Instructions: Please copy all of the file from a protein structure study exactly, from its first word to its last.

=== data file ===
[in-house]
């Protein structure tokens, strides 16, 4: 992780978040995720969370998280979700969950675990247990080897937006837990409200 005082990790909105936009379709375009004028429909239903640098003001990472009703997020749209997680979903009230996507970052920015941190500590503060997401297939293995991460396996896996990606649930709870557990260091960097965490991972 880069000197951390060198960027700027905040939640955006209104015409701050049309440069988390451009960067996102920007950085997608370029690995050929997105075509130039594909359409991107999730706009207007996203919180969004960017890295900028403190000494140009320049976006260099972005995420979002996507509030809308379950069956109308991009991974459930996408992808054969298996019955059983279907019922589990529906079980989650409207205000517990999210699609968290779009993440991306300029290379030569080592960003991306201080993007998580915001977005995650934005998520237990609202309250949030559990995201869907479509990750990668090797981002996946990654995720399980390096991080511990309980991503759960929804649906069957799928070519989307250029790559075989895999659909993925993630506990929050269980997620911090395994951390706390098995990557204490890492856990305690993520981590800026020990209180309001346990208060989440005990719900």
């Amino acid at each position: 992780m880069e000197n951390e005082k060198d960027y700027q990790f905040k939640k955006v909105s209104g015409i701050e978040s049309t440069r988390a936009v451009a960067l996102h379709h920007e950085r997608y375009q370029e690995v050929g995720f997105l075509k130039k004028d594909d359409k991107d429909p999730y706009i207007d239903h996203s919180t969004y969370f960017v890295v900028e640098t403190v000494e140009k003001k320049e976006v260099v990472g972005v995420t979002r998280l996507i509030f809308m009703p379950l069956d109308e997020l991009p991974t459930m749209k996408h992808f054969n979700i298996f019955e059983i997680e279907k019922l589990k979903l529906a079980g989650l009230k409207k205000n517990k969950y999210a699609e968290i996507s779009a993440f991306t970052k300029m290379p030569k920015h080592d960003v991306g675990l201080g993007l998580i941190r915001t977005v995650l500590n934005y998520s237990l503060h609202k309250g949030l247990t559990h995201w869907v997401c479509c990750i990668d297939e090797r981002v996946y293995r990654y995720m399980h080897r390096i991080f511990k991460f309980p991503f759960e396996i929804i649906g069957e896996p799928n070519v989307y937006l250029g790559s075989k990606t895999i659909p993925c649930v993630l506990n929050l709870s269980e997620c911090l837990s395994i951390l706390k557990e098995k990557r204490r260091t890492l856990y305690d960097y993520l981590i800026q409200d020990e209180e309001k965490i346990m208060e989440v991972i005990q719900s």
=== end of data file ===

[in-house]
């Protein structure tokens, strides 16, 4: 992780978040995720969370998280979700969950675990247990080897937006837990409200 005082990790909105936009379709375009004028429909239903640098003001990472009703997020749209997680979903009230996507970052920015941190500590503060997401297939293995991460396996896996990606649930709870557990260091960097965490991972 880069000197951390060198960027700027905040939640955006209104015409701050049309440069988390451009960067996102920007950085997608370029690995050929997105075509130039594909359409991107999730706009207007996203919180969004960017890295900028403190000494140009320049976006260099972005995420979002996507509030809308379950069956109308991009991974459930996408992808054969298996019955059983279907019922589990529906079980989650409207205000517990999210699609968290779009993440991306300029290379030569080592960003991306201080993007998580915001977005995650934005998520237990609202309250949030559990995201869907479509990750990668090797981002996946990654995720399980390096991080511990309980991503759960929804649906069957799928070519989307250029790559075989895999659909993925993630506990929050269980997620911090395994951390706390098995990557204490890492856990305690993520981590800026020990209180309001346990208060989440005990719900």
């Amino acid at each position: 992780m880069e000197n951390e005082k060198d960027y700027q990790f905040k939640k955006v909105s209104g015409i701050e978040s049309t440069r988390a936009v451009a960067l996102h379709h920007e950085r997608y375009q370029e690995v050929g995720f997105l075509k130039k004028d594909d359409k991107d429909p999730y706009i207007d239903h996203s919180t969004y969370f960017v890295v900028e640098t403190v000494e140009k003001k320049e976006v260099v990472g972005v995420t979002r998280l996507i509030f809308m009703p379950l069956d109308e997020l991009p991974t459930m749209k996408h992808f054969n979700i298996f019955e059983i997680e279907k019922l589990k979903l529906a079980g989650l009230k409207k205000n517990k969950y999210a699609e968290i996507s779009a993440f991306t970052k300029m290379p030569k920015h080592d960003v991306g675990l201080g993007l998580i941190r915001t977005v995650l500590n934005y998520s237990l503060h609202k309250g949030l247990t559990h995201w869907v997401c479509c990750i990668d297939e090797r981002v996946y293995r990654y995720m399980h080897r390096i991080f511990k991460f309980p991503f759960e396996i929804i649906g069957e896996p799928n070519v989307y937006l250029g790559s075989k990606t895999i659909p993925c649930v993630l506990n929050l709870s269980e997620c911090l837990s395994i951390l706390k557990e098995k990557r204490r260091t890492l856990y305690d960097y993520l981590i800026q409200d020990e209180e309001k965490i346990m208060e989440v991972i005990q719900s």